[0035] The data storage drives 15 may be in close proximity to the communication processor node 50, and may employ a short distance communication scheme, such as SCSI, or a serial connection, such as RS-422. The data storage drives 15 are thus individually coupled to the communication processor node 50 by means of lines 70.

[0036] Additional storage frames 11 may be provided and each is coupled to the adjacent storage frame. Any of the storage frames 11 may comprise communication processor nodes 50, storage shelves 16, data storage drives 15, and networks 60.

[0037] Further, the data storage library 10 may additionally comprise a second accessor 28, for example, in a right hand service bay 14. The second accessor 28 may comprise a gripper 30 for accessing the data storage media, and an XY system 255 for moving the second accessor 28 The second accessor 28 may run on the same horizontal mechanical path as first accessor 18, or on an adjacent path. The exemplary control system additionally comprises an extension network 200 forming a network coupled to network 60 of the storage frame(s) 11 and to the network 157 of left hand service bay 13.

[0038] In FIG. 4 and the accompanying description, the first and second accessors are associated with the left hand service bay 13 and the right hand service bay 14. This is for illustrative purposes and there may not be an actual association. In addition, network 157 may not be associated with the left hand service bay 13 and network 200 may not be associated with the right hand service bay 14.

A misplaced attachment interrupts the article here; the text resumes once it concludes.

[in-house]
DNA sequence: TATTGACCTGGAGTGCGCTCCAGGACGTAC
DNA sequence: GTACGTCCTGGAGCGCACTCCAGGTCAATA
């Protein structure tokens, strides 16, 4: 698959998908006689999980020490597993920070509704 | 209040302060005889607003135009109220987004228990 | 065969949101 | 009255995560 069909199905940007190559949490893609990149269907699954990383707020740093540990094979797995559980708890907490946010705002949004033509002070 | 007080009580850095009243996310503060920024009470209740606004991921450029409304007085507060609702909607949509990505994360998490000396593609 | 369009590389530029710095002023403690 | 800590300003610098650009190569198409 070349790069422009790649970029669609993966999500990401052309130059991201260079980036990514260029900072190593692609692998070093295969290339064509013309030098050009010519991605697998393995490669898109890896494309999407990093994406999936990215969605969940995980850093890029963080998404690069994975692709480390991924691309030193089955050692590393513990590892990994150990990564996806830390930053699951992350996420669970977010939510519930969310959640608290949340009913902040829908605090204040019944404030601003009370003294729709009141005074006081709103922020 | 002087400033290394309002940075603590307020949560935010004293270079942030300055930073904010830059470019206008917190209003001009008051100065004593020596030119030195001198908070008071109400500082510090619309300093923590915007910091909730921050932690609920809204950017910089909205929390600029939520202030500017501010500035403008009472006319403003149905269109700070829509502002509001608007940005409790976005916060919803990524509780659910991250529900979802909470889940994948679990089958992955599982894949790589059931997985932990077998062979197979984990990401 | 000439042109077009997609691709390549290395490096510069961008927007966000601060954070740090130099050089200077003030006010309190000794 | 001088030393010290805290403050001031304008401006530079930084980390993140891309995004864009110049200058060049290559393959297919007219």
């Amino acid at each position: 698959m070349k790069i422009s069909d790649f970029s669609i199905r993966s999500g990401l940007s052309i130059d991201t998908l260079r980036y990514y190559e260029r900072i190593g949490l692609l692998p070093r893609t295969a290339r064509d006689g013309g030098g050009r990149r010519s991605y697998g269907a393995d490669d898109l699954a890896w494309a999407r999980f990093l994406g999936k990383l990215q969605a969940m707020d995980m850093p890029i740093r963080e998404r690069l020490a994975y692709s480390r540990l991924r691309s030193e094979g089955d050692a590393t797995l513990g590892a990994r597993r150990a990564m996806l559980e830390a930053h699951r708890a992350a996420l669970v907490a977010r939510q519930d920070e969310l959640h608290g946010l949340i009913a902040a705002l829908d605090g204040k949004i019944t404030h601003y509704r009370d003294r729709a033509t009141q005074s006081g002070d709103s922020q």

[0039] In a first embodiment, the library is expanded from one or more storage frames 11 (FIGS. 2, 3, 4, 5). A flowchart of the steps to expand the library is shown in FIG. 6. Before expansion, the configuration doesn't include a service bay. In this embodiment the library is expanded from one or more storage frames 11, to include a multi-purpose frame 75 (FIG. 5) that will function as a service bay. The multi-purpose frame 75 may be similar in appearance to a storage frame 11. The multi-purpose frame 75 is attached at Step 602 (FIG. 6) to an existing storage frame 11. The multi-purpose frame 75 may be attached to either side of an existing storage frame 11 as illustrated in FIG. 5. The resulting expanded library consists of the multi-purpose frame 75 attached to an existing storage frame 11. FIG. 5 illustrates a configuration that uses only one storage frame 11. If more that one storage frame exists before or after expansion, then the single storage frame 11 of FIG. 5 would be replaced by additional storage frames 11. To complete the expansion and bring the library into operation, the multi-purpose frame 75, first accessor 18 (FIG. 3) and the library controller 100 (FIG. 1) are configured to recognize and use the multi-purpose frame 75 as a service bay. Configuration of the multi-purpose frame 75 to operate as a service bay at step 603, may comprise minor mechanical changes or adjustments such as the removal or installation of special storage shelves for testing and evaluation of the first accessor 18. The first accessor 18 is configured to be moveably disposed throughout all of the frames of the expanded library at step 604. Alternatively, step 604 may be part of step 603. Configuration of first accessor 18 enables the library controller 100 to move first accessor 18 to the multi-purpose frame 75 for service, testing or storage of first accessor 18, or for other purposes necessary for library operation or testing. Service of first accessor 18 may involve replacement or adjustments to some or all of the accessor components. Storage of first accessor 18 may be necessary under a variety of situations where it is necessary to move first accessor 18 away from the storage frame(s) 11. Testing of first accessor 18 may involve measuring the ability of first accessor 18 to handle data storage media cartridges. The configuration that takes place in steps 603 and 604 may comprise a process of discovering, recognizing or learning the presence of physical and/or logical devices or settings that are present in the library. The learning may be accomplished by self discovery by the library controller 100, using sensors and/or communication with devices within the library. Alternatively, the learning may be a process where an operator or an external computer communicates the physical and/or logical configuration changes to the library controller 100. The configuration process could involve the library controller 100 discovering the multi-purpose frame 75 by detecting a different number of frames compared to the previous state before expansion. The library may then read the multi-purpose frame 75 model number and/or serial number from a bar code label or other means of identification on the multi-purpose frame 75. The frame identification label may indicate that the multi-purpose frame 75 is intended to function as a service bay. The library controller 100 could then perform a self configuration based on the information contained in the identification label to accommodate the use of the multi-purpose frame 75 as a service bay automatically, without operator intervention. Various methods of self discovery and labeling may be used to configure the library controller 100 without deviating from the spirit of the present invention.